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The Top Five Reasons eBay Sellers Fail

By: Skip McGrath

Building an eBay business is in many ways similar to building any business. To be successful everything has to work: Marketing, Sales, Quality, Pricing, and Customer Service. Selling on eBay, however, has some unique features that differ from traditional retail businesses.

On eBay, a seller's customer service reputation (Feedback and DSR Rating) is out in the open for everyone to see. Imagine, if every store in the shopping mall had a sign outside where customers wrote comments about their products and service. Would you stop to read the comments before entering the store? Negative feedback or poor DSR scores are the number one reason eBay sellers fail. A negative feedback rating, however, usually has its roots in other problems.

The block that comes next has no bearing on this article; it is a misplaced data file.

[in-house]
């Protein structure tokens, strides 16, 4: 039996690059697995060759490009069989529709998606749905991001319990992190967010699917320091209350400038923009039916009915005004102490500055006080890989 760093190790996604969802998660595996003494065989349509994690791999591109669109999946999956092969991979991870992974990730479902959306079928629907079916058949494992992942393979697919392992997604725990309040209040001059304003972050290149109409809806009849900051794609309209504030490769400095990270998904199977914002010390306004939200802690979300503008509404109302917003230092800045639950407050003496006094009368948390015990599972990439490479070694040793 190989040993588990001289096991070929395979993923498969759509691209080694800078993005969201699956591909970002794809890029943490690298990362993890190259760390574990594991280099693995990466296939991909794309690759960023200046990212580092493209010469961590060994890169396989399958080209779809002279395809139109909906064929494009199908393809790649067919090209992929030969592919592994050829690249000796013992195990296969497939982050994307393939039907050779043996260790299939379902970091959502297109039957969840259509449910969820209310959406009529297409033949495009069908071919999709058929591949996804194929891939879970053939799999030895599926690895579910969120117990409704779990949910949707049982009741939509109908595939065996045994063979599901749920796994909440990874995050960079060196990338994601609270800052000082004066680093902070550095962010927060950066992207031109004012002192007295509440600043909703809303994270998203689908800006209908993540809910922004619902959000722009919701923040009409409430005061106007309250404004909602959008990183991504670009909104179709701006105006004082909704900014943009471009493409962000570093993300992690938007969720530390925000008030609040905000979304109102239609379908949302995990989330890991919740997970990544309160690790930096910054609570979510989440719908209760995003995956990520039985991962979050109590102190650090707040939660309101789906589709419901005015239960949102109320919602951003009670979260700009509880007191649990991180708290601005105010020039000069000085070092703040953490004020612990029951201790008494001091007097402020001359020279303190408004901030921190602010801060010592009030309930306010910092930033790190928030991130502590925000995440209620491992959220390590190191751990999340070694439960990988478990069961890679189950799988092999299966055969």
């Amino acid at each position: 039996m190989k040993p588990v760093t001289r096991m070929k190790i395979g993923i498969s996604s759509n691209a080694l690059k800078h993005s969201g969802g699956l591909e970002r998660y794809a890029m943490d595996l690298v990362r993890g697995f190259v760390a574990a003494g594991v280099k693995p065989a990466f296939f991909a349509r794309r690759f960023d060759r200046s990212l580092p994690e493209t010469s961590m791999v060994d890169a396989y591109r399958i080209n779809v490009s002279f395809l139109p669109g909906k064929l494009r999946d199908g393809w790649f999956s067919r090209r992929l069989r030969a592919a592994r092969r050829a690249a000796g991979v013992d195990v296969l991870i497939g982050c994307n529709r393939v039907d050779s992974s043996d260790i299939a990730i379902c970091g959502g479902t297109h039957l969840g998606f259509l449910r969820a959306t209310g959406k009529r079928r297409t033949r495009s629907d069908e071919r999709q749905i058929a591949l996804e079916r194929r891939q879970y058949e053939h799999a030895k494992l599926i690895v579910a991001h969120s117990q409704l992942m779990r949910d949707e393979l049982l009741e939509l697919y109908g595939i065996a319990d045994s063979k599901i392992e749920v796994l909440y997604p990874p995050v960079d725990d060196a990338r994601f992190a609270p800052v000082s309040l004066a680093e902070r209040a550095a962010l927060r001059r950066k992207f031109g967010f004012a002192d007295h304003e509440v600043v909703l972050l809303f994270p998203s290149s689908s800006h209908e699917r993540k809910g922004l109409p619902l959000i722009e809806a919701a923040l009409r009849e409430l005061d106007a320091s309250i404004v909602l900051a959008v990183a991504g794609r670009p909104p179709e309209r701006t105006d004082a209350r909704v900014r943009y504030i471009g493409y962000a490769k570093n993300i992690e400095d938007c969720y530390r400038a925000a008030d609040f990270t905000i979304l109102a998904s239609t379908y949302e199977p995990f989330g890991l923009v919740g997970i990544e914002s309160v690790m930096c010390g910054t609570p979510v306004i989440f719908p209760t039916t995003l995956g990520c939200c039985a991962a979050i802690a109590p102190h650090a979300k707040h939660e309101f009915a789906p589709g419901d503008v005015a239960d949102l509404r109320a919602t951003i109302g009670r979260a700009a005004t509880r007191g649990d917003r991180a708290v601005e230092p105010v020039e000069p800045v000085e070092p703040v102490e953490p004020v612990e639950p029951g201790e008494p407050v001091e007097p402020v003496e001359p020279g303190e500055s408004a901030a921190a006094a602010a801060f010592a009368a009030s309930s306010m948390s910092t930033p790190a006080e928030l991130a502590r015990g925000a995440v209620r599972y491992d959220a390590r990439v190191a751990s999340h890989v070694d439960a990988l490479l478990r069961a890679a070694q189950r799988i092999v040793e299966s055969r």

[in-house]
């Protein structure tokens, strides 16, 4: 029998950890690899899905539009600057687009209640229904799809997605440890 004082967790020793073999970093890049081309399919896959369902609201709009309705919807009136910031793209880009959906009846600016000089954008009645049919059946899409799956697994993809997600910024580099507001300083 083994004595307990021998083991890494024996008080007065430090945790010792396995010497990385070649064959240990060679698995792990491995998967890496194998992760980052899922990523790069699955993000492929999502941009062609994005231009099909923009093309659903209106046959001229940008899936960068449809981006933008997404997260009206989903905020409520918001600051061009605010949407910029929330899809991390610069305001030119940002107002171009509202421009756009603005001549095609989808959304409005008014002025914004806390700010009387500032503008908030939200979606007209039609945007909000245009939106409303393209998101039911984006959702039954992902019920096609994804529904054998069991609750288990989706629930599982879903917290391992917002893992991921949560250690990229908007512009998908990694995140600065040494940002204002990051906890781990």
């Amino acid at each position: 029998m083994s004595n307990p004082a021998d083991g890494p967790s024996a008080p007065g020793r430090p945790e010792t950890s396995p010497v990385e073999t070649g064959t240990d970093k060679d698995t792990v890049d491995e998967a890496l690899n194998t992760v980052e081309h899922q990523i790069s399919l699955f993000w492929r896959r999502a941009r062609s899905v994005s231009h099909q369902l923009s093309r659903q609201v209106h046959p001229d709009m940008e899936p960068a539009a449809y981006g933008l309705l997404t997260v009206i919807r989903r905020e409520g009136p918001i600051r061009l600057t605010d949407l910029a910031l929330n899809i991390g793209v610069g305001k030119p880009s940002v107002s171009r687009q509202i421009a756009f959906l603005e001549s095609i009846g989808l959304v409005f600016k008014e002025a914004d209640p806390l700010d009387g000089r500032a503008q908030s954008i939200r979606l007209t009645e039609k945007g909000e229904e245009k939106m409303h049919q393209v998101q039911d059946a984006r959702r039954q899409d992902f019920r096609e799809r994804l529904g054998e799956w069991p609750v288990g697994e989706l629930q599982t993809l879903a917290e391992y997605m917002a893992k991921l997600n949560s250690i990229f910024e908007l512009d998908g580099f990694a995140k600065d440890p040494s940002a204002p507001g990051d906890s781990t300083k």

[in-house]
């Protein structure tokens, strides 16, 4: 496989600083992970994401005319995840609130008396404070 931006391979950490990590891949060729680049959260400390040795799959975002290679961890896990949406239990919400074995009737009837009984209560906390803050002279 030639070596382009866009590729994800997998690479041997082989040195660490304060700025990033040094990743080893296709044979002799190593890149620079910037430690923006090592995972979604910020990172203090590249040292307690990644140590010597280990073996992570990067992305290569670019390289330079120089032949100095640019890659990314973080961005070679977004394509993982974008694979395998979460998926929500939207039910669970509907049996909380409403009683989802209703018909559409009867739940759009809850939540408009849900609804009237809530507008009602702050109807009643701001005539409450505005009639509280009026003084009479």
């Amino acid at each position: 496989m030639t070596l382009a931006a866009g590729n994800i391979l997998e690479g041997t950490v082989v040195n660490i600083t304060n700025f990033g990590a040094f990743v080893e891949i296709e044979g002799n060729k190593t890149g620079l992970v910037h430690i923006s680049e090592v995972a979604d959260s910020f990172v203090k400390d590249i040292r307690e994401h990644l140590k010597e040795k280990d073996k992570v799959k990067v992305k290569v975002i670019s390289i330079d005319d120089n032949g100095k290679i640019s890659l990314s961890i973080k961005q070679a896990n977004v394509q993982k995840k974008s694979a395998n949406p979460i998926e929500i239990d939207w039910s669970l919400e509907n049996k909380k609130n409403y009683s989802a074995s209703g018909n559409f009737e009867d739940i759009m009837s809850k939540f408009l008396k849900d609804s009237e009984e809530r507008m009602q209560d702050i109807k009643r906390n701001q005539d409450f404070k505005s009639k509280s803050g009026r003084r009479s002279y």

Here are the top five reasons why eBay businesses fail:

1. Poor Feedback & DSR Rating

New eBay sellers typically underrate the importance of quickly building a great feedback rating. I am amazed when I click on an auction description and see a seller with a feedback rating under "10." How could this person know anything about selling on eBay.? Experienced eBay bidders are cautious of sellers with a feedback rating under 25 - 50. Admittedly, getting your first twenty-five feedback comments as a seller can be a long process. Don't forget, feedback comments as a buyer count as well (although eBay does show the difference). Before you rush into selling on eBay, you need to get some experience buying. There is nothing better than putting yourself in your customer's shoes.

Once you have 12 feedback ratings as a seller, eBay will start rating you with their DSR – Detailed Seller Ratings that is their star system. This is just –if not m ore important as your feedback rating. And high DSR scores can earn you fee discounts up to 20%